My “dubious mentors” (as my mother referred to them) who were USMC vets of the PTO told me that by the time they got to Okinawa, the guys with experience were sometimes packing four canteens inland. They also told me that when fellow Marines were killed on the first or second day, their buddies would often take the dead man’s canteen before they took his ammo or weapon. This, they taught me when teaching me “what do you need to grab to survive?” and “if a gun is first on your list of stuff to grab, you’re going to have problems pretty soon without anyone giving you problems.”
These two Marines told me that the lack of good water on previous islands had taught them that clean drinking water was “worth the sweat” to carry lots of it. As one of them said “It is pretty difficult to fight the enemy when you have the shits from drinking bad water… or you’re about to pass out from no water…”
One of the guys had been at Tarawa, and this was where he said he got his lesson of the importance of water. He said that many guys he was with in the second landing group drank most of their water while they were waiting the first night off-shore, in landing boats. The next several days were hell for lots of those guys.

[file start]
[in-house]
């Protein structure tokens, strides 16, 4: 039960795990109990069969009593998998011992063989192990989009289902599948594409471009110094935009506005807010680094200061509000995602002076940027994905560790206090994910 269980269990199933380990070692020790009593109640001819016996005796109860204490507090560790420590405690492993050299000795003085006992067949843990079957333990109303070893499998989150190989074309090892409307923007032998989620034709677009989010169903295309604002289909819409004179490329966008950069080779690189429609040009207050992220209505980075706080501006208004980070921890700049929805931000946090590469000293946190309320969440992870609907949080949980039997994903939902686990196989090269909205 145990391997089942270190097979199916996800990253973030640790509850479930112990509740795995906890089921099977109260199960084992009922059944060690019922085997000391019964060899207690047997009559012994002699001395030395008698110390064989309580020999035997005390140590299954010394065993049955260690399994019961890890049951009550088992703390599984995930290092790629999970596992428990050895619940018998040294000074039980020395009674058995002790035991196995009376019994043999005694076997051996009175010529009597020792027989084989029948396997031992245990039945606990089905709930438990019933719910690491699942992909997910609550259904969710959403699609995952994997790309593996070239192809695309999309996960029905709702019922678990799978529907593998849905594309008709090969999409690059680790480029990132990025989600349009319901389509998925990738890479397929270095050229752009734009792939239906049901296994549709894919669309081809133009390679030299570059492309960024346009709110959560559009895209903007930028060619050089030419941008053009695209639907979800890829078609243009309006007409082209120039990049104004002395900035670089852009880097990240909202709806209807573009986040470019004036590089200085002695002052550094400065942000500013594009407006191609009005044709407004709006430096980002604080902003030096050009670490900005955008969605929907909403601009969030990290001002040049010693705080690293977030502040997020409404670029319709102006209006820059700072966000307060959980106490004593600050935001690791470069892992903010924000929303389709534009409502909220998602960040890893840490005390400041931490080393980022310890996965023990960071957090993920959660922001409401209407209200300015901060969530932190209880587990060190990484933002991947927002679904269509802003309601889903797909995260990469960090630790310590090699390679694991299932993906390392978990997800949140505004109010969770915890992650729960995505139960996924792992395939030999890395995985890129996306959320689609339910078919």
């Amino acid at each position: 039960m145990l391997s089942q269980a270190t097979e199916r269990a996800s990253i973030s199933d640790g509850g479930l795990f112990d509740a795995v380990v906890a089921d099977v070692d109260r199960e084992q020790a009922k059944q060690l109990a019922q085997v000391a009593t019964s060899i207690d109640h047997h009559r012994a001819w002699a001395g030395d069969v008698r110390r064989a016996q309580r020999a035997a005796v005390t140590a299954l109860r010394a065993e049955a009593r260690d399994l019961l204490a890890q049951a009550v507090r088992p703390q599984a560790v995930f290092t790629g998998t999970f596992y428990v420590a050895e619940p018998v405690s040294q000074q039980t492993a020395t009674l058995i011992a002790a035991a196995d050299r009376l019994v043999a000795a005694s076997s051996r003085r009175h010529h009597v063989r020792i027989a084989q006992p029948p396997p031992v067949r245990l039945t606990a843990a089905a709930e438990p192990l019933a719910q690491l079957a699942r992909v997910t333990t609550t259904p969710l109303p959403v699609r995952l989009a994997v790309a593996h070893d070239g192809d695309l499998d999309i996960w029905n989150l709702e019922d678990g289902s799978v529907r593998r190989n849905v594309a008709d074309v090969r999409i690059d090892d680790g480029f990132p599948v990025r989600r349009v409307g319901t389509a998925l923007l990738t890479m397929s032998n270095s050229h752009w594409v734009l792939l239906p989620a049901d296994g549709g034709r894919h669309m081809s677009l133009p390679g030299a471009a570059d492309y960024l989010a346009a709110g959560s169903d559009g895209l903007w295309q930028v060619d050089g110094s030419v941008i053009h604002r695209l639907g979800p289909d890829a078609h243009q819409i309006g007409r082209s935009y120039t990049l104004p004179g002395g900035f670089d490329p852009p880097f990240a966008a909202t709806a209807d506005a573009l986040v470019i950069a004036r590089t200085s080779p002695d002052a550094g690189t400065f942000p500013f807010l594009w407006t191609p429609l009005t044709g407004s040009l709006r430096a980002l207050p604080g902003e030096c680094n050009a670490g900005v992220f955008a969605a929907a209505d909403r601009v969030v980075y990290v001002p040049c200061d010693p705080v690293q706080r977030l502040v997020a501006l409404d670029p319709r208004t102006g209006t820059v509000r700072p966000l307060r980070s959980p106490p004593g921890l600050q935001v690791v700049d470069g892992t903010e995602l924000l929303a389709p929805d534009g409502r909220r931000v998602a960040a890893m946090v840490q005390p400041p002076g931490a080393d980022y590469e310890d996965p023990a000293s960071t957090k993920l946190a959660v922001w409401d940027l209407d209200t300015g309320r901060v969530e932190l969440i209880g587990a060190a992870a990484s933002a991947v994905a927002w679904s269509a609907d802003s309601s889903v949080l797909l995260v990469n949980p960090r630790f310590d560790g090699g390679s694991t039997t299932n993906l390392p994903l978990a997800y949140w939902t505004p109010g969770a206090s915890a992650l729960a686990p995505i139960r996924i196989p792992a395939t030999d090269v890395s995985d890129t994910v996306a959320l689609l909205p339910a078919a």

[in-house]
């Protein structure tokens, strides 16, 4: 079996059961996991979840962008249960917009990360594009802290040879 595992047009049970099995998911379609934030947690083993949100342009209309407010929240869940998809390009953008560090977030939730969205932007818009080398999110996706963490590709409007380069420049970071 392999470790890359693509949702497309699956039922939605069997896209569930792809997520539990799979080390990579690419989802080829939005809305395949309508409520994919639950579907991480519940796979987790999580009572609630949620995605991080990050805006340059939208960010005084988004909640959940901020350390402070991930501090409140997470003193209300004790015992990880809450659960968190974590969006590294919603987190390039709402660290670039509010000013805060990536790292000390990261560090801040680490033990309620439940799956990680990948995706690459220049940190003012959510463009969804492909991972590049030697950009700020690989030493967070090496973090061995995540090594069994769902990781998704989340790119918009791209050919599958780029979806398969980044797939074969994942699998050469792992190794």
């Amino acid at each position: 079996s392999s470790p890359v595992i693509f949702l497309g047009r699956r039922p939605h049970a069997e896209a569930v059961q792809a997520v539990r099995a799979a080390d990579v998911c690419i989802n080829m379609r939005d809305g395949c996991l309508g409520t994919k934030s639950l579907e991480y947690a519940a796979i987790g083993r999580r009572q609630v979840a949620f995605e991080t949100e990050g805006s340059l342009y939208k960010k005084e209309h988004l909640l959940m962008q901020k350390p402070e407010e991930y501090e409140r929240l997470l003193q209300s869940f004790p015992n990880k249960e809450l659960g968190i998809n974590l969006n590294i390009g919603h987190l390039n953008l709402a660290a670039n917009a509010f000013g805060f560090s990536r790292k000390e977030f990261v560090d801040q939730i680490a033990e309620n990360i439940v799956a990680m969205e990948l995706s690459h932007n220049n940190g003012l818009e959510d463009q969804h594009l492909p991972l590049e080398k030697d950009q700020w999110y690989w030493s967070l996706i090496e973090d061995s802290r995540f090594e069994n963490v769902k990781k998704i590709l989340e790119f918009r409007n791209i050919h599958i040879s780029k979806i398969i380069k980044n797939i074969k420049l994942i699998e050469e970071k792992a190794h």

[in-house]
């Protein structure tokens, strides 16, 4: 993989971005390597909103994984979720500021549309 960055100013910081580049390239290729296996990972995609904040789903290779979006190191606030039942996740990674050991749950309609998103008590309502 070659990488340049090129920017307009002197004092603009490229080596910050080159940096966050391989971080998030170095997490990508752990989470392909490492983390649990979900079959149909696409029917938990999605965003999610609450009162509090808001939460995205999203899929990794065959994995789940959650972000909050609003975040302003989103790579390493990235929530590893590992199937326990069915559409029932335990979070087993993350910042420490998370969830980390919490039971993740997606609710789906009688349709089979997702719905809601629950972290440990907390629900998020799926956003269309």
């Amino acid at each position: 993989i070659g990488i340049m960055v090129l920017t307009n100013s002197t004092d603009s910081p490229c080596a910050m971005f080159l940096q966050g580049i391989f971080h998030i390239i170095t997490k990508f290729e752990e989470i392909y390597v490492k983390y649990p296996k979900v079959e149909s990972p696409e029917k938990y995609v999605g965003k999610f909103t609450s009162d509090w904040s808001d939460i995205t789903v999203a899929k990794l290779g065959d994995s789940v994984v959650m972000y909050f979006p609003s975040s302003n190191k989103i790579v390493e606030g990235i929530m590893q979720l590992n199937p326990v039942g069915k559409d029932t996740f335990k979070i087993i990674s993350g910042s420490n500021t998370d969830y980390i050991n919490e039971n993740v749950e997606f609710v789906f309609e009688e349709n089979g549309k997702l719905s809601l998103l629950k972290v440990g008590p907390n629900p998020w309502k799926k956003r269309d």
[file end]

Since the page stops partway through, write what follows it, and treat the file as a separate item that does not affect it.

BTW, his bottom-line opinion of the taking of Tarawa was short and simple: “a complete f’g waste – of time, men, ammo… what a waste.”
My Mother’s Fiancee was a 2nd Lieutenant in the USMC, he never made it to the beach at Tarawa.
He was 24 years old.
She finally agreed to marry my Father after getting a needle stick with live TB in 1948, figuring she wouldn’t live long and knowing that life with Dad wouldn’t be boring.
The Marriage lasted 45 years…and she lived another 56 years.
thats a real bitter sweet story
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